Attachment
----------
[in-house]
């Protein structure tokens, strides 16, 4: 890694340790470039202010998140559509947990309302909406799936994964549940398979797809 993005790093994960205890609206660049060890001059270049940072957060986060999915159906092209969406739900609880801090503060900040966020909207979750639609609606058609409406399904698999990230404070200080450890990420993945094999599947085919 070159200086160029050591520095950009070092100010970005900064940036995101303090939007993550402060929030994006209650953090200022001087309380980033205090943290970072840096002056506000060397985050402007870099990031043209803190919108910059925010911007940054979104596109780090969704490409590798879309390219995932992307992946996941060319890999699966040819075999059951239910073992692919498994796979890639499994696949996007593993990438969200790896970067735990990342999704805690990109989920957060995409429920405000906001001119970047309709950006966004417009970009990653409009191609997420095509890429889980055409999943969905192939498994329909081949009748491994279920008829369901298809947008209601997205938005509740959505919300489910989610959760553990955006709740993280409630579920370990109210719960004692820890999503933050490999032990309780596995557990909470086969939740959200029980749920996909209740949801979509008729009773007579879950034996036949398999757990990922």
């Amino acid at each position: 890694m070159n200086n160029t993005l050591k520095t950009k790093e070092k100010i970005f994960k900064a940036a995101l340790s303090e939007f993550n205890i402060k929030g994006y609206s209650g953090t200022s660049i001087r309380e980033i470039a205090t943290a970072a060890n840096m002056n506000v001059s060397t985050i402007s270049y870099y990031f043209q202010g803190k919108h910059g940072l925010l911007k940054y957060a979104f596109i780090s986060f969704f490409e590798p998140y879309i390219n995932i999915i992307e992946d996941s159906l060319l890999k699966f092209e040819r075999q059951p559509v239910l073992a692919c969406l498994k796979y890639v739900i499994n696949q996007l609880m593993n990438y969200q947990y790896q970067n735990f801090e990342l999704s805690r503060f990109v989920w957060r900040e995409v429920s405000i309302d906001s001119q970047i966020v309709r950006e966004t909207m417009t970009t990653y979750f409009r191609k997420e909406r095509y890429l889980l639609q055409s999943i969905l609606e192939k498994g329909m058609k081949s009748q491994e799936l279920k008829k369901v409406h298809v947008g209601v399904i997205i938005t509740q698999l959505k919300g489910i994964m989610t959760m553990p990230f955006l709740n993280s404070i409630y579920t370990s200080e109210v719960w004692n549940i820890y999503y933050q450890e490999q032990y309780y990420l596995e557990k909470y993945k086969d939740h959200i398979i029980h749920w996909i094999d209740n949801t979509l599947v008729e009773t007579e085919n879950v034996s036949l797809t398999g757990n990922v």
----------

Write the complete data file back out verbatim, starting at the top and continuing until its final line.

[in-house]
């Protein structure tokens, strides 16, 4: 890694340790470039202010998140559509947990309302909406799936994964549940398979797809 993005790093994960205890609206660049060890001059270049940072957060986060999915159906092209969406739900609880801090503060900040966020909207979750639609609606058609409406399904698999990230404070200080450890990420993945094999599947085919 070159200086160029050591520095950009070092100010970005900064940036995101303090939007993550402060929030994006209650953090200022001087309380980033205090943290970072840096002056506000060397985050402007870099990031043209803190919108910059925010911007940054979104596109780090969704490409590798879309390219995932992307992946996941060319890999699966040819075999059951239910073992692919498994796979890639499994696949996007593993990438969200790896970067735990990342999704805690990109989920957060995409429920405000906001001119970047309709950006966004417009970009990653409009191609997420095509890429889980055409999943969905192939498994329909081949009748491994279920008829369901298809947008209601997205938005509740959505919300489910989610959760553990955006709740993280409630579920370990109210719960004692820890999503933050490999032990309780596995557990909470086969939740959200029980749920996909209740949801979509008729009773007579879950034996036949398999757990990922």
């Amino acid at each position: 890694m070159n200086n160029t993005l050591k520095t950009k790093e070092k100010i970005f994960k900064a940036a995101l340790s303090e939007f993550n205890i402060k929030g994006y609206s209650g953090t200022s660049i001087r309380e980033i470039a205090t943290a970072a060890n840096m002056n506000v001059s060397t985050i402007s270049y870099y990031f043209q202010g803190k919108h910059g940072l925010l911007k940054y957060a979104f596109i780090s986060f969704f490409e590798p998140y879309i390219n995932i999915i992307e992946d996941s159906l060319l890999k699966f092209e040819r075999q059951p559509v239910l073992a692919c969406l498994k796979y890639v739900i499994n696949q996007l609880m593993n990438y969200q947990y790896q970067n735990f801090e990342l999704s805690r503060f990109v989920w957060r900040e995409v429920s405000i309302d906001s001119q970047i966020v309709r950006e966004t909207m417009t970009t990653y979750f409009r191609k997420e909406r095509y890429l889980l639609q055409s999943i969905l609606e192939k498994g329909m058609k081949s009748q491994e799936l279920k008829k369901v409406h298809v947008g209601v399904i997205i938005t509740q698999l959505k919300g489910i994964m989610t959760m553990p990230f955006l709740n993280s404070i409630y579920t370990s200080e109210v719960w004692n549940i820890y999503y933050q450890e490999q032990y309780y990420l596995e557990k909470y993945k086969d939740h959200i398979i029980h749920w996909i094999d209740n949801t979509l599947v008729e009773t007579e085919n879950v034996s036949l797809t398999g757990n990922v």